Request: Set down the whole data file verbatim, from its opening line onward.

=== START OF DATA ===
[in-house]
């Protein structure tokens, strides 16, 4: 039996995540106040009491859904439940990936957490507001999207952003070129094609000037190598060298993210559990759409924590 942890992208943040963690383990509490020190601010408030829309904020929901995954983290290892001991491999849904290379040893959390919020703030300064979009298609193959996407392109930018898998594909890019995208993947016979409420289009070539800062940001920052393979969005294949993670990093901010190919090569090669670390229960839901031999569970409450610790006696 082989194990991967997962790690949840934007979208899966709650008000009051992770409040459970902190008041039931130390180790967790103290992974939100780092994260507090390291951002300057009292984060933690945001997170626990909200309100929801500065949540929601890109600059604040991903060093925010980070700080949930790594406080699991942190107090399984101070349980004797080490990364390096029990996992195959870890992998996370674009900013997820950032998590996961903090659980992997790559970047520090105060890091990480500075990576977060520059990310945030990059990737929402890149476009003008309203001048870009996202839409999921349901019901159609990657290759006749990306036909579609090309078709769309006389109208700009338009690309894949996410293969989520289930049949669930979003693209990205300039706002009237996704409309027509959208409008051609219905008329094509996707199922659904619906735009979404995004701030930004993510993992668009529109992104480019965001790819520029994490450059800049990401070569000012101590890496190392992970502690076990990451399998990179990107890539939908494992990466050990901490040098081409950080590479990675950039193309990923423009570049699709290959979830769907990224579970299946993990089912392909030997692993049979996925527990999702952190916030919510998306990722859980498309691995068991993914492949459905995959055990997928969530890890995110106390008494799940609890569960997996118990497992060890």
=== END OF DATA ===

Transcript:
[in-house]
């Protein structure tokens, strides 16, 4: 039996995540106040009491859904439940990936957490507001999207952003070129094609000037190598060298993210559990759409924590 942890992208943040963690383990509490020190601010408030829309904020929901995954983290290892001991491999849904290379040893959390919020703030300064979009298609193959996407392109930018898998594909890019995208993947016979409420289009070539800062940001920052393979969005294949993670990093901010190919090569090669670390229960839901031999569970409450610790006696 082989194990991967997962790690949840934007979208899966709650008000009051992770409040459970902190008041039931130390180790967790103290992974939100780092994260507090390291951002300057009292984060933690945001997170626990909200309100929801500065949540929601890109600059604040991903060093925010980070700080949930790594406080699991942190107090399984101070349980004797080490990364390096029990996992195959870890992998996370674009900013997820950032998590996961903090659980992997790559970047520090105060890091990480500075990576977060520059990310945030990059990737929402890149476009003008309203001048870009996202839409999921349901019901159609990657290759006749990306036909579609090309078709769309006389109208700009338009690309894949996410293969989520289930049949669930979003693209990205300039706002009237996704409309027509959208409008051609219905008329094509996707199922659904619906735009979404995004701030930004993510993992668009529109992104480019965001790819520029994490450059800049990401070569000012101590890496190392992970502690076990990451399998990179990107890539939908494992990466050990901490040098081409950080590479990675950039193309990923423009570049699709290959979830769907990224579970299946993990089912392909030997692993049979996925527990999702952190916030919510998306990722859980498309691995068991993914492949459905995959055990997928969530890890995110106390008494799940609890569960997996118990497992060890």